Biofilms are involved in all kinds of biofouling and cause a significant economic loss of billions of dollars annually, worldwide. In order to effectively control the growth of biofilms, it is necessary to investigate the structure of biofilms grown under different conditions. Several methods are available to monitor biofilm progression, but their applications are limited by low intensity, high labour intensity, intrusive sampling, and long time lags from sampling to results. The goal of this research was to monitor biofilm growth using a biological rotating contact disc, based on the total plate count, scanning electron microscopy and the light reflection. Light reflected changed with biofilm thickness and the thicker the biofilm, the less light was reflected. Addition of NaCl anolyte caused some detachment of the microbial cells as was indicated by a slight increase in light reflection. This was supported by SEM micrographs.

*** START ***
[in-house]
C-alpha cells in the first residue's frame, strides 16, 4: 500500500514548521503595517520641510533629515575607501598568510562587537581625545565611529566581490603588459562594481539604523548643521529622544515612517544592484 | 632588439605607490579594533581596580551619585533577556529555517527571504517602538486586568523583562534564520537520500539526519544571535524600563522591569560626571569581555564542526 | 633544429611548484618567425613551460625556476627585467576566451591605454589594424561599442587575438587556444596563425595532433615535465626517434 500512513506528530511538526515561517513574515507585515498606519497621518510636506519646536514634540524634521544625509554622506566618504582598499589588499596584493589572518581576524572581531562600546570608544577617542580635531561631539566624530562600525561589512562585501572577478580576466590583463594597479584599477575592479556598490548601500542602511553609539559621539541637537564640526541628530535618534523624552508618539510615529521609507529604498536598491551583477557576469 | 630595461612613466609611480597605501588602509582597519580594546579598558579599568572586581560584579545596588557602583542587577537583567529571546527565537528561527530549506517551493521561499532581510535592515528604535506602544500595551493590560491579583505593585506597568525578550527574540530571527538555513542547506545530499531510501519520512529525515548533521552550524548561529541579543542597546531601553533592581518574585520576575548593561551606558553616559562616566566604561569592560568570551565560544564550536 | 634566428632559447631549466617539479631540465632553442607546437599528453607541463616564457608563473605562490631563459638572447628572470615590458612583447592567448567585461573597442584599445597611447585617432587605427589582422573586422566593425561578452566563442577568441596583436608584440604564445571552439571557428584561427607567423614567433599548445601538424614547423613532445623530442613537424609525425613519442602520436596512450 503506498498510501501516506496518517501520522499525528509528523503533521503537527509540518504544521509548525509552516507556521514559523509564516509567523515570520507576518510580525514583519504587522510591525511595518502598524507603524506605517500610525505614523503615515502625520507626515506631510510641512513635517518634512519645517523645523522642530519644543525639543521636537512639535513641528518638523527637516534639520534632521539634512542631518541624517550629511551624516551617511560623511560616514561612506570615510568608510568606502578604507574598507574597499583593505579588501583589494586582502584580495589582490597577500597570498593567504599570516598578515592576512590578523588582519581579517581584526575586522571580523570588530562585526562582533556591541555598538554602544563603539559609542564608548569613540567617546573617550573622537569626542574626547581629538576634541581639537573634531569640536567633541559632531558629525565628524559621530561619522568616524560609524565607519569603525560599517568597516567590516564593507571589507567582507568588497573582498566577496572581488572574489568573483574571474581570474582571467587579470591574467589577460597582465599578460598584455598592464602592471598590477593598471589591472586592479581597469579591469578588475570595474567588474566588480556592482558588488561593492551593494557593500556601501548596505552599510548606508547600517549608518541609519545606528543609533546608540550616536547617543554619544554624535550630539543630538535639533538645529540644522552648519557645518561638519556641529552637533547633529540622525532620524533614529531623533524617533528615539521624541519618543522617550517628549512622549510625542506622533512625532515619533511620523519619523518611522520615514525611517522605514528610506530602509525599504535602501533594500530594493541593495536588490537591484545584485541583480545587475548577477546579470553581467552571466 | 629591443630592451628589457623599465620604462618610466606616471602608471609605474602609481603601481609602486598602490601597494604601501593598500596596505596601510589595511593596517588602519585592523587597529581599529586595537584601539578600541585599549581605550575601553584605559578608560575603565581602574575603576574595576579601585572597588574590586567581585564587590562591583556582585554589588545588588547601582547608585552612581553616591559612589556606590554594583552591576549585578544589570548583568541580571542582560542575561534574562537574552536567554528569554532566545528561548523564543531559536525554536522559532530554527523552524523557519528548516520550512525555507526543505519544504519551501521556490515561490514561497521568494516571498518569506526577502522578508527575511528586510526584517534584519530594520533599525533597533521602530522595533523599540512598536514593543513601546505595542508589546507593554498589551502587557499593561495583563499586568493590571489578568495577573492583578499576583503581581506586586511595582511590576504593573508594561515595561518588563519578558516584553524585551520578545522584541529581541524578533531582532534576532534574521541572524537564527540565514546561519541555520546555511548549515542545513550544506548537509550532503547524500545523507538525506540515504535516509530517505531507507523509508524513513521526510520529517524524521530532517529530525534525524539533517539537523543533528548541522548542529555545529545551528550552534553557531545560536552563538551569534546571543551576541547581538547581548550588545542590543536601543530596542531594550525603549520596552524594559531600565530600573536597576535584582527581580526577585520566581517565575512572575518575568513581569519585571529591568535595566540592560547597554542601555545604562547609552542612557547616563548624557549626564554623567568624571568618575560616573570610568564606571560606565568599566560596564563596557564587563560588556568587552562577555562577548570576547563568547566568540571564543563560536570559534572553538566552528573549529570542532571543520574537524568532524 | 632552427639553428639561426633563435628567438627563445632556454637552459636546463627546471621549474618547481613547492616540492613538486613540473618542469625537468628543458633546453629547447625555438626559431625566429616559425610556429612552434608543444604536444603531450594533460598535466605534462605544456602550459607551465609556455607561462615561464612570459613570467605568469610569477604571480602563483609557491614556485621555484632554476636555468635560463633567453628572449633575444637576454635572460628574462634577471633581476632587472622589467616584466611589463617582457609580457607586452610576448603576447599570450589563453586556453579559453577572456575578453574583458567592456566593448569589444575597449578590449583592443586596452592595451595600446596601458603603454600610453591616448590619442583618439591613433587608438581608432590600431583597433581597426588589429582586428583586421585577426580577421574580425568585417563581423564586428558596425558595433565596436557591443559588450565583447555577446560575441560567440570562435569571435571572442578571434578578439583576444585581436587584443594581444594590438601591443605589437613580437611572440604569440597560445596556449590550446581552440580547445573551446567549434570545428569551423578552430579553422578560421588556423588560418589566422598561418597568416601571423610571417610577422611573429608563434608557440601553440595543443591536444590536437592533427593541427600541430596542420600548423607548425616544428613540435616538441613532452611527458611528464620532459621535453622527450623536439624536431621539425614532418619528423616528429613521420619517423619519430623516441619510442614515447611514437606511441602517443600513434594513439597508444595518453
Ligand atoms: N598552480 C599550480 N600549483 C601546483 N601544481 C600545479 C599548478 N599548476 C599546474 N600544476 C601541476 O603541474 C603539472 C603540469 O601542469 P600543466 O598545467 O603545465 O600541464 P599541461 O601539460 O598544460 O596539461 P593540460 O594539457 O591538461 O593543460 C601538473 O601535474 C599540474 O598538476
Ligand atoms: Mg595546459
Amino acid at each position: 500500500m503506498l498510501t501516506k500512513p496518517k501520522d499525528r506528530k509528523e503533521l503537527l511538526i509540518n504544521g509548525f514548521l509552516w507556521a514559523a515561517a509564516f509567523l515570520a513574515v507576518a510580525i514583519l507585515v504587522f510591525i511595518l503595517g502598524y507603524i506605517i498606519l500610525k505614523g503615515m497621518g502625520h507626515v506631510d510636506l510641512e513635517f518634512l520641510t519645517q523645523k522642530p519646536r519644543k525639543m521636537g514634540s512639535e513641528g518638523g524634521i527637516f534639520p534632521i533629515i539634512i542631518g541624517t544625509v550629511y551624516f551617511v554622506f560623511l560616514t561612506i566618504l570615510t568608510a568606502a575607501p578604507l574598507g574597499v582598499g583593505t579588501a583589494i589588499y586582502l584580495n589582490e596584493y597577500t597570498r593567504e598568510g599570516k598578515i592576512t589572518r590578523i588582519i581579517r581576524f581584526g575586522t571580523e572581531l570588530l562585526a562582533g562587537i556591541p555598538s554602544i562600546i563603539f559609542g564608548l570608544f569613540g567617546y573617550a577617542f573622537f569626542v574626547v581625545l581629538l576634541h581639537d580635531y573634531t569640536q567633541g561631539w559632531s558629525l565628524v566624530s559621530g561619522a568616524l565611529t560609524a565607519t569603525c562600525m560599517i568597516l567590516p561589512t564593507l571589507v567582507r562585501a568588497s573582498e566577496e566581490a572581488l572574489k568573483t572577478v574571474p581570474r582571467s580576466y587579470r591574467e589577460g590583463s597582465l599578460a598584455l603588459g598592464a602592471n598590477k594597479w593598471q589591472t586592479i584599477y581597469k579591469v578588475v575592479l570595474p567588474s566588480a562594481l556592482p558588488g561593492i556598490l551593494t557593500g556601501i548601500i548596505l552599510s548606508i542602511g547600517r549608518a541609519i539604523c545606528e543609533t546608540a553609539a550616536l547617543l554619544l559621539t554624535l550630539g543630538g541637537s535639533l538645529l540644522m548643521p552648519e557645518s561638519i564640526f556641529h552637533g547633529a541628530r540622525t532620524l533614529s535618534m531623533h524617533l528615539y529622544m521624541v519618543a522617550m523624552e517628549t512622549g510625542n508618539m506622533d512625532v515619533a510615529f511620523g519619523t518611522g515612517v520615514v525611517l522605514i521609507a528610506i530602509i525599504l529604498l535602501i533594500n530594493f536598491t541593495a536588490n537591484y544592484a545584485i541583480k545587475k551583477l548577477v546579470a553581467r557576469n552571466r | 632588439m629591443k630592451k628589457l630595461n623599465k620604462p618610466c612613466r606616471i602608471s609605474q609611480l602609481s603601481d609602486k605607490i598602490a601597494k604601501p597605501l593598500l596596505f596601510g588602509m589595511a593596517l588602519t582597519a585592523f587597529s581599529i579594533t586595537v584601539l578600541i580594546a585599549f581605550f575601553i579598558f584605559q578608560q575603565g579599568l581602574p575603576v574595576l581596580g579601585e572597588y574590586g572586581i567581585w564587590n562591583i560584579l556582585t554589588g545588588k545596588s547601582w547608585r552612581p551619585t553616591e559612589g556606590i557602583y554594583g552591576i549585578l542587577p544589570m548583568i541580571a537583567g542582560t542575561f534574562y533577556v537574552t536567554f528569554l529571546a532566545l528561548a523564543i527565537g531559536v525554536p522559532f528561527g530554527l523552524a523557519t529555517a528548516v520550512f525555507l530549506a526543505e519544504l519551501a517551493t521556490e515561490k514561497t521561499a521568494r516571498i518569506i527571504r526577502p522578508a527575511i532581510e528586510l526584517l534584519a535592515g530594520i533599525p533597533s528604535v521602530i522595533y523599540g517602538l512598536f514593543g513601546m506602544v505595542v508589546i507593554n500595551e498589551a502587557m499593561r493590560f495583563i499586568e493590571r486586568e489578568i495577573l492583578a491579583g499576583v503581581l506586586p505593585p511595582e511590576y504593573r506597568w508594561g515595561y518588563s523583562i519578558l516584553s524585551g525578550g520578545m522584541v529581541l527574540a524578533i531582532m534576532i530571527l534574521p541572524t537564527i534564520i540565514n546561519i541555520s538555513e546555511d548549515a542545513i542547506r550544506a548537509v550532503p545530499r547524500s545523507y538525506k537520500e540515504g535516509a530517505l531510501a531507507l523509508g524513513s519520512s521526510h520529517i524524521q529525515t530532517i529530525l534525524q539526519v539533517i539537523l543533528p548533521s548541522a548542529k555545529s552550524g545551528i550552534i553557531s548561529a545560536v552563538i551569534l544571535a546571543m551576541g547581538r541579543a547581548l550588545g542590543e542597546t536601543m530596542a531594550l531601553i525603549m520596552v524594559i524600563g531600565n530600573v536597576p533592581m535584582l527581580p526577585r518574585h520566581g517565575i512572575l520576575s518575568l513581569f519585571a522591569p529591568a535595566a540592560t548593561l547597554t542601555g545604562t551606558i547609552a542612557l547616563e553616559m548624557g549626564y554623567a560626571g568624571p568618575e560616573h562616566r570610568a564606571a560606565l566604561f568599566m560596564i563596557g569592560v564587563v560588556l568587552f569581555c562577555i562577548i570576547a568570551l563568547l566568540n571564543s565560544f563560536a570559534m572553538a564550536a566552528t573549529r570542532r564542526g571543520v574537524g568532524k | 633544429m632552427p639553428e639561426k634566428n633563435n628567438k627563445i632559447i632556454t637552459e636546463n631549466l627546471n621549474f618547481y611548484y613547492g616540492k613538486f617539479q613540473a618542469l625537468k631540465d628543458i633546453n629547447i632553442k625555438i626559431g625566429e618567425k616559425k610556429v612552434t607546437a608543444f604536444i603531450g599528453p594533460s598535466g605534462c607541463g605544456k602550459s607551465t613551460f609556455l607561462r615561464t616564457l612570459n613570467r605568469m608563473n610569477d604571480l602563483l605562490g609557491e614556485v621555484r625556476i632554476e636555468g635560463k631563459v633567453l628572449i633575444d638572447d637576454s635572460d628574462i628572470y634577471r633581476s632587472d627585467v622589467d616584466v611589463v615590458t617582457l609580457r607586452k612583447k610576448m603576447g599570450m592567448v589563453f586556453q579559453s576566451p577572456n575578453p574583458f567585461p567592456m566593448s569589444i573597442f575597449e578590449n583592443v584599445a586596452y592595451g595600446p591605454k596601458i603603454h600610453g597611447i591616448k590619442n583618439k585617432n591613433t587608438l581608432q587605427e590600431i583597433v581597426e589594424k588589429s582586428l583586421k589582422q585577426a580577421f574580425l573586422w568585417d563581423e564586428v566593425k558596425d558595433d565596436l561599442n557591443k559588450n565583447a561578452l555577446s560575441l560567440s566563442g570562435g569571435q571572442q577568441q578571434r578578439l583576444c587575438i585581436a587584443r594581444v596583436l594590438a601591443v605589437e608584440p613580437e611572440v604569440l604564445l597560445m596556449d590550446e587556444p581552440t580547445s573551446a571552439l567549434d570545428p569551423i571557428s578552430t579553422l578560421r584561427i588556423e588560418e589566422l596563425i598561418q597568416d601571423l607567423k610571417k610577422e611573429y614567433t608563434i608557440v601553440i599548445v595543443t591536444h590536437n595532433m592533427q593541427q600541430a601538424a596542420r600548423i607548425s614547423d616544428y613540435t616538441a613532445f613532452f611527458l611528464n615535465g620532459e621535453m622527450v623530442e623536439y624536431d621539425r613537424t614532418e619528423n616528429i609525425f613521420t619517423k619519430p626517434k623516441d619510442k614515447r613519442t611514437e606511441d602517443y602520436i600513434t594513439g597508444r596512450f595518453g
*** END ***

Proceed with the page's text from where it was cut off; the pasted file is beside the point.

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Research Article| October 01 2005
The use of the Rotoscope as an online, real-time, non-destructive biofilm monitor
Water Sci Technol (2005) 52 (7): 211–216.
T.E. Cloete, M.R. Maluleke; The use of the Rotoscope as an online, real-time, non-destructive biofilm monitor. Water Sci Technol 1 October 2005; 52 (7): 211–216. doi: https://doi.org/10.2166/wst.2005.0203
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